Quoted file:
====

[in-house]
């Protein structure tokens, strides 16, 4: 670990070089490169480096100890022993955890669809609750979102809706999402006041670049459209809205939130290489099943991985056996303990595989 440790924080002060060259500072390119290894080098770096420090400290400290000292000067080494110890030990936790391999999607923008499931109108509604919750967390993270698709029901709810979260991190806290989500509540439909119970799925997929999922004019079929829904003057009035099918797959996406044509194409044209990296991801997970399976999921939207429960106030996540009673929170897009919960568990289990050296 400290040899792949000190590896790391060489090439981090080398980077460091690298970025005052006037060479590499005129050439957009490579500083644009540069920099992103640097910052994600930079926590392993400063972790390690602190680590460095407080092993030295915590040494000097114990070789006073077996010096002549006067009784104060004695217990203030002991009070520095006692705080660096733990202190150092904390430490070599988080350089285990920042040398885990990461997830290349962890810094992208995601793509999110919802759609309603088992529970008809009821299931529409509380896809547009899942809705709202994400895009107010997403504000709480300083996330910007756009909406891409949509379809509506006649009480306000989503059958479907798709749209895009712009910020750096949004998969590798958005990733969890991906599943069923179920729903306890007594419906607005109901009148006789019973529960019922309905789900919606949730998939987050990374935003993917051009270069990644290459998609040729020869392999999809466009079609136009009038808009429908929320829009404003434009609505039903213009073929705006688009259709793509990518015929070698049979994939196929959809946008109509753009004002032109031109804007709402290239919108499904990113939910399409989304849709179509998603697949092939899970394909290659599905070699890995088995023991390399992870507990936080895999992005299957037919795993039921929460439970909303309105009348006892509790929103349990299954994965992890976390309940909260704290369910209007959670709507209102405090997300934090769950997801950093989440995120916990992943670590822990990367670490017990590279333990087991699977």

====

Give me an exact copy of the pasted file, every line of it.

[in-house]
């Protein structure tokens, strides 16, 4: 670990070089490169480096100890022993955890669809609750979102809706999402006041670049459209809205939130290489099943991985056996303990595989 440790924080002060060259500072390119290894080098770096420090400290400290000292000067080494110890030990936790391999999607923008499931109108509604919750967390993270698709029901709810979260991190806290989500509540439909119970799925997929999922004019079929829904003057009035099918797959996406044509194409044209990296991801997970399976999921939207429960106030996540009673929170897009919960568990289990050296 400290040899792949000190590896790391060489090439981090080398980077460091690298970025005052006037060479590499005129050439957009490579500083644009540069920099992103640097910052994600930079926590392993400063972790390690602190680590460095407080092993030295915590040494000097114990070789006073077996010096002549006067009784104060004695217990203030002991009070520095006692705080660096733990202190150092904390430490070599988080350089285990920042040398885990990461997830290349962890810094992208995601793509999110919802759609309603088992529970008809009821299931529409509380896809547009899942809705709202994400895009107010997403504000709480300083996330910007756009909406891409949509379809509506006649009480306000989503059958479907798709749209895009712009910020750096949004998969590798958005990733969890991906599943069923179920729903306890007594419906607005109901009148006789019973529960019922309905789900919606949730998939987050990374935003993917051009270069990644290459998609040729020869392999999809466009079609136009009038808009429908929320829009404003434009609505039903213009073929705006688009259709793509990518015929070698049979994939196929959809946008109509753009004002032109031109804007709402290239919108499904990113939910399409989304849709179509998603697949092939899970394909290659599905070699890995088995023991390399992870507990936080895999992005299957037919795993039921929460439970909303309105009348006892509790929103349990299954994965992890976390309940909260704290369910209007959670709507209102405090997300934090769950997801950093989440995120916990992943670590822990990367670490017990590279333990087991699977």